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Mendhi hands by Pushpa Jain. Photographer unknown. All rights reserved.Fish decoy. Photo by Pearl Yee Wong. All rights reserved.Embroidered dress detail. Photo by Pearl Yee Wong. All rights reserved.Cedar bird by Glen VanAntwerp. Photo by Al Kamuda. All rights reserved.
Michigan Traditional Arts Apprenticeship Awards


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David Dutcher and Marjorie "Maggie" Maracle
2016 master artist and apprentice Hessel (Mackinac County) and Sault Ste. Marie (Chippewa County)
Leather beaded moccasins


David Dutcher (b.1956) is a member of the Sault Tribe of Chippewa Indians and  an artist who works in multiple genres. He began making traditional Anishnabeg black ash baskets at age 9 with his father, Jon Roy Dutcher. David is skilled in a variety of different Eastern Woodland bead styles beyond those commonly employed by traditional Anishnabeg beadwork artists. Today, David maintains traditional Anishnabeg designs as well as developing contemporary Anishnabeg aesthetic patterns with materials traditionally used in Anishnabeg art. He incorporates custom appliqué beadwork into a variety of traditional and contemporary textile products from moccasins and breeches to laptop bags and purses. His custom stitched garments invoke colonial period aesthetics that draw viewers into sophisticated conversations on hegemonic aesthetic forms and counter-appropriation. David is at home in both these types of theoretical discussions of material culture history and in the specialized and challenging work of re-creating the materials. Many regional powwow dancers perform regularly in moccasins, jewelry, and clothing created and/or decorated by David. With hand tools, including some of his own design, he handcrafts copper jewelry.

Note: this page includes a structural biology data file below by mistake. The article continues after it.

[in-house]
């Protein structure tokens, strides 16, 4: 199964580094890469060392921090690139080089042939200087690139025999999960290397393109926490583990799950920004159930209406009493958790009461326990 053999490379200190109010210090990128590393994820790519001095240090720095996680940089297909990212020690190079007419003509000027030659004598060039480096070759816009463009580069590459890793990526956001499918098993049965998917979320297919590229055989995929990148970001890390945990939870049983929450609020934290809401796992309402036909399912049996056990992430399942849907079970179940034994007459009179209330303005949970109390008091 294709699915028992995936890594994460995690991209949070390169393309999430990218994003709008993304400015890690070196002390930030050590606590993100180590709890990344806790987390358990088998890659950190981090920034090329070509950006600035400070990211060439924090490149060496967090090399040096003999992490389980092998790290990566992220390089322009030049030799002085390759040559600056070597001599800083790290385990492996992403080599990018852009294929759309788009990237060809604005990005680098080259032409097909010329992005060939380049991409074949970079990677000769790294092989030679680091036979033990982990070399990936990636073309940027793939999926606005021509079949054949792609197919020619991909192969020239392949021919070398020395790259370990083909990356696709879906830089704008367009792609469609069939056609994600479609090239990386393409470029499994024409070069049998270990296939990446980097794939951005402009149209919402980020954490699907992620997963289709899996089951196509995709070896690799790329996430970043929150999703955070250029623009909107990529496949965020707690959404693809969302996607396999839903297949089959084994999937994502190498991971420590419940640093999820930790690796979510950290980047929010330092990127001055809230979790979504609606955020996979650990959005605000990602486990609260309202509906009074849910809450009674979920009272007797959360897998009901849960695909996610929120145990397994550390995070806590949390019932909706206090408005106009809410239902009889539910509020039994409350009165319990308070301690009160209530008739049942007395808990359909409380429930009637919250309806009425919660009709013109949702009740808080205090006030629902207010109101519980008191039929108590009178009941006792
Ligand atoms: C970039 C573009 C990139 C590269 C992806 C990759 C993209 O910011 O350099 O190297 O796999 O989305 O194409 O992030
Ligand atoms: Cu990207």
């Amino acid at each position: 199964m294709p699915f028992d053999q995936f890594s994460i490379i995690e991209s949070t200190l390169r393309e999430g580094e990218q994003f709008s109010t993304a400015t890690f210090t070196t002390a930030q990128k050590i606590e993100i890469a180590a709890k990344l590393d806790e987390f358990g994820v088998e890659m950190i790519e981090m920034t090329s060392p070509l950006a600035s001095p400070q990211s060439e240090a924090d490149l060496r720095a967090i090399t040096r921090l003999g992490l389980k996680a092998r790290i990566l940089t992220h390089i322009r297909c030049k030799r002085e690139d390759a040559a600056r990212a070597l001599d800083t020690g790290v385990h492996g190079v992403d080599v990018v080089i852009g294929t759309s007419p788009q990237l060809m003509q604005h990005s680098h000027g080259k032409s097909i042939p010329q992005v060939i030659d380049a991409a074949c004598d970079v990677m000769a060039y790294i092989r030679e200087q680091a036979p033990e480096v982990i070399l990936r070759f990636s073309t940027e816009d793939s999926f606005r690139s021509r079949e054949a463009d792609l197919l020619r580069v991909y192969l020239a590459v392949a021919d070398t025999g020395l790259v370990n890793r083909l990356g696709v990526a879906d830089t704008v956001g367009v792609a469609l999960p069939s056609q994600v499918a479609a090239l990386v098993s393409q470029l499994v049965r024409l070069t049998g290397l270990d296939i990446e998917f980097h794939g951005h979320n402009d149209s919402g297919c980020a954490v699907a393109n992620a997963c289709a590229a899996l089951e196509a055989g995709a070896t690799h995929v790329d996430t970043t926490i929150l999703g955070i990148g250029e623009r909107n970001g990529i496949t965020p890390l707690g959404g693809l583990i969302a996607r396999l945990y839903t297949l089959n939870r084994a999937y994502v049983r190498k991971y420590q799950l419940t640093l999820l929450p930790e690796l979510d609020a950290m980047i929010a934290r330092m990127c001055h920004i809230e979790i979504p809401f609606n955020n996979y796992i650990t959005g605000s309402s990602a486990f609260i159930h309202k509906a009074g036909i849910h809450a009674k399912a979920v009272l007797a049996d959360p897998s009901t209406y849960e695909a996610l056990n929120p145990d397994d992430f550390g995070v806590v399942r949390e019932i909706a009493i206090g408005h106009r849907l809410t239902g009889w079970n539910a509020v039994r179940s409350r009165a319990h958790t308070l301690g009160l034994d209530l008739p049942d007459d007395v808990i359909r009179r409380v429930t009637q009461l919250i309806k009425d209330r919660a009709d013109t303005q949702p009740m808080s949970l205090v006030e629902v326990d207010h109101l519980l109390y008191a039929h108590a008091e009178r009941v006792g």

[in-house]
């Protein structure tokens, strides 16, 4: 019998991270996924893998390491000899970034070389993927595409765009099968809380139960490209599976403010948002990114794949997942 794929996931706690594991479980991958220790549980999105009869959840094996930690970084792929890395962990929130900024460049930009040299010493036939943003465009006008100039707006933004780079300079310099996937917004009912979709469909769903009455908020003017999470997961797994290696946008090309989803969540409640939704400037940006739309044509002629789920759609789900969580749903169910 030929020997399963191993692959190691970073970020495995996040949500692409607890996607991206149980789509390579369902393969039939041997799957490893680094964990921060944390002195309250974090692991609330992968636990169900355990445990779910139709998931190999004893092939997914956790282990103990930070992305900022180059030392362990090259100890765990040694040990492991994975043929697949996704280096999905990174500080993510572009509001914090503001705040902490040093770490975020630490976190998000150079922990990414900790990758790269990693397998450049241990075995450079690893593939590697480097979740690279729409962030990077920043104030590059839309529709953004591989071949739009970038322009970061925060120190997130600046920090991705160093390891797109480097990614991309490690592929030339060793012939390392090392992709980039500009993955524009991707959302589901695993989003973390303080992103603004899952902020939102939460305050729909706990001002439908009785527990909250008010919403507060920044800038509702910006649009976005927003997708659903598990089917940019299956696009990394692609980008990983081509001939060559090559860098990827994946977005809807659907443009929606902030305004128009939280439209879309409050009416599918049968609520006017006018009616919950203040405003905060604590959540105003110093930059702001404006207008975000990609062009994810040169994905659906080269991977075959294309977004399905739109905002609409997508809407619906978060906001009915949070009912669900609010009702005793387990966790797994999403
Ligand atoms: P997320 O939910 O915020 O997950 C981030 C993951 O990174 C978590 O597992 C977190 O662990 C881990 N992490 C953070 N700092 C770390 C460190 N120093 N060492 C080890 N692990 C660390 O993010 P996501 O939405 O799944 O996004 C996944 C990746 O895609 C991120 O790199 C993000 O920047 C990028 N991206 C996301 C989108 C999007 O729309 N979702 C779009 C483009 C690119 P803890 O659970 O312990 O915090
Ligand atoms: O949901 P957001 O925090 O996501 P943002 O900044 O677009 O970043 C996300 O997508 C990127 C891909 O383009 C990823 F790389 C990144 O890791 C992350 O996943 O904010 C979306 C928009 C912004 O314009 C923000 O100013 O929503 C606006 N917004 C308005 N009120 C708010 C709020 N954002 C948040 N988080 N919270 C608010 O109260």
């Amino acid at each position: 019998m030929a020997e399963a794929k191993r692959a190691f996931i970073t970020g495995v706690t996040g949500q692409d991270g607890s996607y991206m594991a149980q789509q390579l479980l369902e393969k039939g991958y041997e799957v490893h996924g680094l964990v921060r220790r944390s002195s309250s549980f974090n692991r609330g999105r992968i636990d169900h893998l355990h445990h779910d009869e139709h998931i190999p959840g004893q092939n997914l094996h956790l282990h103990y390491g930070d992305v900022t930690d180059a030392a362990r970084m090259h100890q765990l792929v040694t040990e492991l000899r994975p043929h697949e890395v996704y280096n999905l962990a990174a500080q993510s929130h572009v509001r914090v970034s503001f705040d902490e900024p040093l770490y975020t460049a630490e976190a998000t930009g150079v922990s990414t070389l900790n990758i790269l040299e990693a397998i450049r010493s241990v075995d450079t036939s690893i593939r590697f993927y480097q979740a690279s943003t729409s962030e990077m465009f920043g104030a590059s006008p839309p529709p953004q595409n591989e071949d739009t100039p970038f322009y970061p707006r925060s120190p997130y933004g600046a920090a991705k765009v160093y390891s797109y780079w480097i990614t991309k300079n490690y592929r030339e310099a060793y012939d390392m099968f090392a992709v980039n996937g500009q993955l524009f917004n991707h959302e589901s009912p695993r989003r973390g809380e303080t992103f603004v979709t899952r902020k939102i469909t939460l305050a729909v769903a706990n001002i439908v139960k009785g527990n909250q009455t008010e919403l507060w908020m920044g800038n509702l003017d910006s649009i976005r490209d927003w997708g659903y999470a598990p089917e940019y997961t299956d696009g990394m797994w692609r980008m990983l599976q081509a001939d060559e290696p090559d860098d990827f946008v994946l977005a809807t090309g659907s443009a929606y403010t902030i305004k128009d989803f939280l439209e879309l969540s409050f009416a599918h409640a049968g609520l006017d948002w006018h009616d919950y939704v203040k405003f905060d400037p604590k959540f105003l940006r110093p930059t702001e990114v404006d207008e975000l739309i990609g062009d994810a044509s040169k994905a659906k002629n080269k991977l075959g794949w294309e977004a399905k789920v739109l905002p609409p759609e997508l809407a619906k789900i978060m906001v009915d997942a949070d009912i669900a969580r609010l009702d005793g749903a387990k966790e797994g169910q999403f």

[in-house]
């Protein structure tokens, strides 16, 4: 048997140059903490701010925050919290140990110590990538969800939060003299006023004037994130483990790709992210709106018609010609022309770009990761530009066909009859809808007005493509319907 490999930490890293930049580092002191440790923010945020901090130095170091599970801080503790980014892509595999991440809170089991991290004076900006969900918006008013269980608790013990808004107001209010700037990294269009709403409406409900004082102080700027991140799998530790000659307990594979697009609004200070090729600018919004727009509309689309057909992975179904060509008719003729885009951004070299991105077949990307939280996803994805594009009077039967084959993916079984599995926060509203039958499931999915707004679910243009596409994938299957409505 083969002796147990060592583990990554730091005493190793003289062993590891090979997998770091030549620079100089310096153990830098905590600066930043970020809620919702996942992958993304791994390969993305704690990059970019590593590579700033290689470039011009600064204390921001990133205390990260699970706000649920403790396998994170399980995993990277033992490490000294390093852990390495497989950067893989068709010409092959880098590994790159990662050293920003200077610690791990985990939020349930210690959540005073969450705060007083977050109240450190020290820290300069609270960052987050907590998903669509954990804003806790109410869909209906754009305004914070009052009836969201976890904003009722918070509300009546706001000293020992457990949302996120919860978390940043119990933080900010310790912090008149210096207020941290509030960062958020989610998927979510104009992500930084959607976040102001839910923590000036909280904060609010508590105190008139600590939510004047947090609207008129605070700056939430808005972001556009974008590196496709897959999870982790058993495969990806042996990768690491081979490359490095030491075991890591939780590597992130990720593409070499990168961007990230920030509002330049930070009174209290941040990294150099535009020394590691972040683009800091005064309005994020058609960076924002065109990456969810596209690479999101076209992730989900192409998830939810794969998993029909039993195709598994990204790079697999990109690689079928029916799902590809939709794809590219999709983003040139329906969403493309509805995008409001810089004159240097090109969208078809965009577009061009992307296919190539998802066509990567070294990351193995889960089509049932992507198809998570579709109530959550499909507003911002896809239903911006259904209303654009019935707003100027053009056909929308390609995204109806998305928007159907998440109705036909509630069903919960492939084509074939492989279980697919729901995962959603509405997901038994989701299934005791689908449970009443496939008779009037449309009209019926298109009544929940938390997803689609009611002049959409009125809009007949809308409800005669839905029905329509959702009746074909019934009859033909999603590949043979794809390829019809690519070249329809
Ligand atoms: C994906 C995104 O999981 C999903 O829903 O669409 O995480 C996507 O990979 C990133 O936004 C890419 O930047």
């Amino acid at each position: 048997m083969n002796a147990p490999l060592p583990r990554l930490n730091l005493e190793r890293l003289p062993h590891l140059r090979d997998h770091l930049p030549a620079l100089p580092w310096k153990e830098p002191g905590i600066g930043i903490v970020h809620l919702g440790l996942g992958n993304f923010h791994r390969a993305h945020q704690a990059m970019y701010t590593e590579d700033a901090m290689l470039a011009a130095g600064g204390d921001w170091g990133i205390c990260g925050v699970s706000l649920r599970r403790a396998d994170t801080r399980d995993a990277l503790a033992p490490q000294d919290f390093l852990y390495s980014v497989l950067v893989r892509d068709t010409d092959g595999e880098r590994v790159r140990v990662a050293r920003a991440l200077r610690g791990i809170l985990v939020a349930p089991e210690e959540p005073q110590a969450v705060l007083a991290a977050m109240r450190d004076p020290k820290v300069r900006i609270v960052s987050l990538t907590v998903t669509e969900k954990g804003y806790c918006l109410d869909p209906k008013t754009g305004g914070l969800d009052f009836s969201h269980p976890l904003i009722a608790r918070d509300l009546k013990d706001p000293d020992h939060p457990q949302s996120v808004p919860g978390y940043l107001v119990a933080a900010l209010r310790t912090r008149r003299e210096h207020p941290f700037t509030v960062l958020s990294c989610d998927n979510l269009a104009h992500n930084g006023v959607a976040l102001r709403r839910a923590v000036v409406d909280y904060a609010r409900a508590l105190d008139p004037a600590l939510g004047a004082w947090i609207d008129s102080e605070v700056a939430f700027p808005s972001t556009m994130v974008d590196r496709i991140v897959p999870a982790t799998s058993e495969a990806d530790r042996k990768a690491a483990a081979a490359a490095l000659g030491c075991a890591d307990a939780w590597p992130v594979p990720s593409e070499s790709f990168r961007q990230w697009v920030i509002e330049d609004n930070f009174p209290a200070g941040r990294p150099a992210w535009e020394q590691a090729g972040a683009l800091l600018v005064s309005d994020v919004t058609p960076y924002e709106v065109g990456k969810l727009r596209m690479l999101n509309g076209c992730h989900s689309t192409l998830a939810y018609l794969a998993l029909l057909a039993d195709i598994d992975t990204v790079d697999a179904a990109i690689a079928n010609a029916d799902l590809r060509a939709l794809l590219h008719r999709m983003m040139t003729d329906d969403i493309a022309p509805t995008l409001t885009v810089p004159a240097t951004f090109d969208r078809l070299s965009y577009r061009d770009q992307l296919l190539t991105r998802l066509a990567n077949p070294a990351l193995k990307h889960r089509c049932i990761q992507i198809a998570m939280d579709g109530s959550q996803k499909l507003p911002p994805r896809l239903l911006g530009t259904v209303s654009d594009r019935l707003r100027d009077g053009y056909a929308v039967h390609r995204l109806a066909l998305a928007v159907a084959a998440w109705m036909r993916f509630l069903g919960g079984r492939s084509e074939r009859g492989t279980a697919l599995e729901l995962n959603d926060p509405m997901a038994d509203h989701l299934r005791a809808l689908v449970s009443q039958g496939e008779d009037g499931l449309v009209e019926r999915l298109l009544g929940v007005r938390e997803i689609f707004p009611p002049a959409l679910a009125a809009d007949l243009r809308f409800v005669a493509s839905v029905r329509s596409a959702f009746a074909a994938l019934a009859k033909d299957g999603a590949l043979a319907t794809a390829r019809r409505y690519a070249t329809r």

In addition to his thriving dress and adornment art practice, David also provides a variety of arts and culture-related services for both his tribe and the community at-large. These include  direct collections care for many of the most delicate items in the collections of the Tower of History Museum’s (Sault Ste. Marie) most delicate items as well as providing information on appropriate and respectful storage practices and interpretive information for items ranging from snowshoes to ceremonial rattles. He has also been a professional hairstylist and has been enlisted by community art and theater organizations to help with hair and makeup for stage productions.

Marjorie “Maggie” Maracle (b.1956) is Mohawk and has lived in Sault Ste. Marie and has been actively promoting traditional Eastern Woodland Native Art through her store, Mahdezewin Woodland Native Art, in Sault Ste. Marie. She has worked with David for 20 years and co-taught courses with him in Native American a rt at Lake Superior State University . She began making various forms of traditional art as a child while living on a Mohawk reservation in rural New York, and has completed several appliqué beadwork projects including jewelry and clothing. During this apprenticeship her goal is to learn the finer points of constructing traditional Anishnabeg-style moccasins with the characteristic “puckered” toe seam.

-Nick Schaedig with MTAP Staff, 2016


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